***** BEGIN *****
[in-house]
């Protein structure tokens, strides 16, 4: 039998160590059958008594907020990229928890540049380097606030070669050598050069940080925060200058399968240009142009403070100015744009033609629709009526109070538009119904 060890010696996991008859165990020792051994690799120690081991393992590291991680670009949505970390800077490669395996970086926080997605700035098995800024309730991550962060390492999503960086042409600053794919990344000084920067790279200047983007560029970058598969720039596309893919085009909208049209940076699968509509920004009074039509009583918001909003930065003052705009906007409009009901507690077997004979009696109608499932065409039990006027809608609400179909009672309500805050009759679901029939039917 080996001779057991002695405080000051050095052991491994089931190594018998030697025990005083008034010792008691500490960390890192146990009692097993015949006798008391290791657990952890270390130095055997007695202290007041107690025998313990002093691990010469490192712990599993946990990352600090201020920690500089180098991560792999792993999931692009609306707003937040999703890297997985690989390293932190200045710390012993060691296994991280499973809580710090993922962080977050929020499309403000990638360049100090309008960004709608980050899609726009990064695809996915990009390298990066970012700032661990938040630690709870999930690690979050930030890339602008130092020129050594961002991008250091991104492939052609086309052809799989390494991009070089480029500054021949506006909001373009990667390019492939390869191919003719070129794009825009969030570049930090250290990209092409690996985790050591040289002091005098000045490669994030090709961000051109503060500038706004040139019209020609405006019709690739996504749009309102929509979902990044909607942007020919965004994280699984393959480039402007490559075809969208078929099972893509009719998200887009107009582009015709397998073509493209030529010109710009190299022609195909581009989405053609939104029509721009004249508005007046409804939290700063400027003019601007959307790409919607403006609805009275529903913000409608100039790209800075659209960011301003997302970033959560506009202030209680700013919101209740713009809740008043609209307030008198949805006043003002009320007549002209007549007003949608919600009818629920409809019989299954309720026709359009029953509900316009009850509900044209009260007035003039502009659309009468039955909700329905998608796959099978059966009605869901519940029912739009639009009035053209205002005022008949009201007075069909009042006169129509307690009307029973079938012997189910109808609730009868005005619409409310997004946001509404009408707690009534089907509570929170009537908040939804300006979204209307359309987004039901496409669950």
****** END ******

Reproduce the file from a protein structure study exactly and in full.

[in-house]
């Protein structure tokens, strides 16, 4: 039998160590059958008594907020990229928890540049380097606030070669050598050069940080925060200058399968240009142009403070100015744009033609629709009526109070538009119904 060890010696996991008859165990020792051994690799120690081991393992590291991680670009949505970390800077490669395996970086926080997605700035098995800024309730991550962060390492999503960086042409600053794919990344000084920067790279200047983007560029970058598969720039596309893919085009909208049209940076699968509509920004009074039509009583918001909003930065003052705009906007409009009901507690077997004979009696109608499932065409039990006027809608609400179909009672309500805050009759679901029939039917 080996001779057991002695405080000051050095052991491994089931190594018998030697025990005083008034010792008691500490960390890192146990009692097993015949006798008391290791657990952890270390130095055997007695202290007041107690025998313990002093691990010469490192712990599993946990990352600090201020920690500089180098991560792999792993999931692009609306707003937040999703890297997985690989390293932190200045710390012993060691296994991280499973809580710090993922962080977050929020499309403000990638360049100090309008960004709608980050899609726009990064695809996915990009390298990066970012700032661990938040630690709870999930690690979050930030890339602008130092020129050594961002991008250091991104492939052609086309052809799989390494991009070089480029500054021949506006909001373009990667390019492939390869191919003719070129794009825009969030570049930090250290990209092409690996985790050591040289002091005098000045490669994030090709961000051109503060500038706004040139019209020609405006019709690739996504749009309102929509979902990044909607942007020919965004994280699984393959480039402007490559075809969208078929099972893509009719998200887009107009582009015709397998073509493209030529010109710009190299022609195909581009989405053609939104029509721009004249508005007046409804939290700063400027003019601007959307790409919607403006609805009275529903913000409608100039790209800075659209960011301003997302970033959560506009202030209680700013919101209740713009809740008043609209307030008198949805006043003002009320007549002209007549007003949608919600009818629920409809019989299954309720026709359009029953509900316009009850509900044209009260007035003039502009659309009468039955909700329905998608796959099978059966009605869901519940029912739009639009009035053209205002005022008949009201007075069909009042006169129509307690009307029973079938012997189910109808609730009868005005619409409310997004946001509404009408707690009534089907509570929170009537908040939804300006979204209307359309987004039901496409669950």